Home Archives January 2008 Luxury chairs for any body, at any price

Luxury chairs for any body, at any price

| Print |  Email
Tuesday, January 01, 2008
Chairs0108.jpg The Life chair by Knoll Seating adjusts to the user’s weight without any knobs or levers. It has a mesh back with a frame that flexes when the user reclines. It includes partially recycled materials and zero-VOC paints and adhesives. ($799)
The Leap chair by Steel Case has a back that changes shape to mimic spinal motion while maintaining lumbar support. You can adjust the seat depth, and it is 94% recyclable.  ($1,199)
The Freedom chair by Human Scale has a system of pivot points that adjust to and support the body. The headrest moves when you recline or sit upright, and armrests move in tandem to prevent uneven arm positions. ($1,240)

Gone are the days when the best desk chair in the office had the most knobs and levers. “People are looking for chairs with design built into them, so the chair moves with the person,” says Hugh Donnelly, a workplace consultant at Steelcase, a national office furniture company. “The fewer the adjustments they have to make, the better.”

Today’s high-end chairs are designed with materials that adjust to the user’s body, says Jayson Gates, sales executive at Portland-based Corporate Environments, which fits with the idea of having employees move from workspace to workspace in a team setting. “People want to sit down in any chair and have it fit their body,” Gates says.

Ergonomics still matter, but designers have a new sense of what exactly that means. “If someone tells you, ‘This is how you should be sitting,’ beware,” Donnelly says. “You should be moving around in your chair, keeping blood flowing through the spine.” Therefore, the best chairs encourage movement without requiring adjustments.

In addition to using green materials and ensuring that a chair can easily be recycled at the end of its life, companies continue to focus on aesthetics. “Design is just as important as function,” says Chris Corrado, CEO of Corporate Environments. “People don’t like ugly chairs.”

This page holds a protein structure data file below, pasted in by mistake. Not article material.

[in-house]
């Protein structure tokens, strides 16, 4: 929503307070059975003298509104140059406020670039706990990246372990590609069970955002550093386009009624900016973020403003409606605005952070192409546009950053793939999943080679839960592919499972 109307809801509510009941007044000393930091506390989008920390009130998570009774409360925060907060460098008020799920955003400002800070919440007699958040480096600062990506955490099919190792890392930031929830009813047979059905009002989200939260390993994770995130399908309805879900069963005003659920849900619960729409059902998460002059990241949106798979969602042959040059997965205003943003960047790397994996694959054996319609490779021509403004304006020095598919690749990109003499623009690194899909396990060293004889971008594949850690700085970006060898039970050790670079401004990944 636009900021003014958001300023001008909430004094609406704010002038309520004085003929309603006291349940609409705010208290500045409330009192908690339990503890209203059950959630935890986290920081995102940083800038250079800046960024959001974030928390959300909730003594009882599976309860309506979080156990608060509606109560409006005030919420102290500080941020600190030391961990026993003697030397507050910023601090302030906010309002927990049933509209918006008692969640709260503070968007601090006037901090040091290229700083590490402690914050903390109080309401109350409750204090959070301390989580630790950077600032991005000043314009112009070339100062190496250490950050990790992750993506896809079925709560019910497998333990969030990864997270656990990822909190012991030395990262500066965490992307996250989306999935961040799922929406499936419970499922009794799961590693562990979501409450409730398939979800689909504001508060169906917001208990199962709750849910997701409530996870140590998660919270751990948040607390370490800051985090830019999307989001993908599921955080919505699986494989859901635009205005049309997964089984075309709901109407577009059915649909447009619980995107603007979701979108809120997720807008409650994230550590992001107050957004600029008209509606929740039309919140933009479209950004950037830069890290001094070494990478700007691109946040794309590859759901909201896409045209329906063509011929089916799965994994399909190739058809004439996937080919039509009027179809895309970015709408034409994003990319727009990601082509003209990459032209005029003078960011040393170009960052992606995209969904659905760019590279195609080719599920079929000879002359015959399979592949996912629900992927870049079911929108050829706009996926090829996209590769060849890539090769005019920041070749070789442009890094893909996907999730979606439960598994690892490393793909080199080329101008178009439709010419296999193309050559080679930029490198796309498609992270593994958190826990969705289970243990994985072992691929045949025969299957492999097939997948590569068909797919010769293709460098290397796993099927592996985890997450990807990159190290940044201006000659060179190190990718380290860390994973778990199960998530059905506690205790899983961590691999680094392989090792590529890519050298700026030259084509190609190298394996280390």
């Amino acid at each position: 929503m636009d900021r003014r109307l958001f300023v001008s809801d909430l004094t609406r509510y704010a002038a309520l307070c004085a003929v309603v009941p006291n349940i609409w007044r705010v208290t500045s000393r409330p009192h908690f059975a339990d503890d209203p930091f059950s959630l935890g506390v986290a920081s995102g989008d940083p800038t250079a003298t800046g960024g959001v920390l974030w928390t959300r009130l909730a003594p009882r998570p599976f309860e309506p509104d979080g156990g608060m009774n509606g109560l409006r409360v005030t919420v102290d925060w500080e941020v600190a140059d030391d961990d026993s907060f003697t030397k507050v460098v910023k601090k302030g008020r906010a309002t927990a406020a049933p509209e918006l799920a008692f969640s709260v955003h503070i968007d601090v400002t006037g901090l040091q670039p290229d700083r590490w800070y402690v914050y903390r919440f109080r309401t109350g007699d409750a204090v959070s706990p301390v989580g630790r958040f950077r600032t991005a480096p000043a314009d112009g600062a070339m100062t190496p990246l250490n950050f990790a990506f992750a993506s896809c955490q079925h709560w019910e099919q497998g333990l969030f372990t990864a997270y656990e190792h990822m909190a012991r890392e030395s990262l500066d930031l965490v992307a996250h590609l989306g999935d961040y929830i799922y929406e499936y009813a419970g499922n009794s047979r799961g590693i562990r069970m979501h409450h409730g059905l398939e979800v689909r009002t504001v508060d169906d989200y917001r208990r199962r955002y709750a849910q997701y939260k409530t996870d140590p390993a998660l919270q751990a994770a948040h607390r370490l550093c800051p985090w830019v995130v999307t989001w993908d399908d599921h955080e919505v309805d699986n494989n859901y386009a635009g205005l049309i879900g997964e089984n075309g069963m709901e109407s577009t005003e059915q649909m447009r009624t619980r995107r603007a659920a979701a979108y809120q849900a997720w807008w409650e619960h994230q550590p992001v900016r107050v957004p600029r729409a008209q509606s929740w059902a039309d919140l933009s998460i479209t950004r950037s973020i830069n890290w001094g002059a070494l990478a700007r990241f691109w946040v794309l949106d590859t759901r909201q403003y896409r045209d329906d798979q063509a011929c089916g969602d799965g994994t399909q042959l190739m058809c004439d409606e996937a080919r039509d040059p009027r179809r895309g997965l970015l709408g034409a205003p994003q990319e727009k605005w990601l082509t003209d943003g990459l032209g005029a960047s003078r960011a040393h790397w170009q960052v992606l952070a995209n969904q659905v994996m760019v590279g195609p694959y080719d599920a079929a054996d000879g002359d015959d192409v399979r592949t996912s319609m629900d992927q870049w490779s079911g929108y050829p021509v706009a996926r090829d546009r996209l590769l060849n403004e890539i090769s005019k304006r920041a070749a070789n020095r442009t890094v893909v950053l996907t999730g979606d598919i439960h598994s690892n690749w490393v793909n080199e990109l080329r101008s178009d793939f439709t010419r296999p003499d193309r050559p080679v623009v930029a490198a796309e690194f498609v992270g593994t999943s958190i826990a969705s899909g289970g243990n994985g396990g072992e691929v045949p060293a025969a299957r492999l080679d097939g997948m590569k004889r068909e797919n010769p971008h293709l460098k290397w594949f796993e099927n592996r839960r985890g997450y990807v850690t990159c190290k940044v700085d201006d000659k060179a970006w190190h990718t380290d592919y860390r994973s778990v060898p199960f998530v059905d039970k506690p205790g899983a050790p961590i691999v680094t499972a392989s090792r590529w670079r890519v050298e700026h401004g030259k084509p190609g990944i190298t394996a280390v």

LUCY BURNINGHAM


Send comments to This e-mail address is being protected from spambots. You need JavaScript enabled to view it .

 

More Articles

Back to School

September 2014
Wednesday, August 27, 2014
BY LEE VAN DER VOO

By now we’ve all read the headlines: Starbucks is giving away free degrees. Except it isn’t.


Read more...

The Backstory

October 2014
Thursday, September 25, 2014

In our cover story this month, Wendy Collie, CEO of New Seasons Market, and Kim Malek, owner of Salt & Straw, discuss their rapidly growing businesses and Portland’s red hot food scene. The conversation provides an interesting lens through which to explore trends in the grocery store and restaurant sectors.


Read more...

Podcast: Interview with Pete Friedes

Contributed Blogs
Wednesday, August 27, 2014

082714-thumb friedesbookTom Cox interviews Pete Friedes, author of "The 2R Manager," about becoming a Best Boss.


Read more...

October surprise

News
Sunday, October 12, 2014
roundup-logo-thumb-14BY LINDA BAKER

Cylvia Hayes, tabloid vs. watchdog journalism and the looming threat of a Cascadia earthquake.


Read more...

The 100 Best Nonprofits to Work for in Oregon 2014

October 2014
Thursday, September 25, 2014
14BY KIM MOORE

Proud, diverse and underpaid.

Pride in their organizations’ mission, fairness in the treatment of women and ethnic minorities, flexible work schedules — these are just a handful of workplace characteristics that employees of this year’s 100 Best Nonprofits appreciate about their organizations.


Read more...

Innovation: a critique

News
Wednesday, October 08, 2014
1008 innovation thumbBY LINDA BAKER | OB EDITOR

A Design Week panel discussion raises questions about how innovative we really are.


Read more...

Two Sides of the Coin

Contributed Blogs
Wednesday, October 22, 2014
22 twosidesBY JASON NORRIS

Historically, when the leaves fall, so do the markets. This year, earnings, Europe, energy and Ebola have in common? Beyond alliteration, they are four factors that the investors are pointing to for this year’s seasonal volatility.


Read more...
Oregon Business magazinetitle-sponsored-links-02
SPONSORED LINKS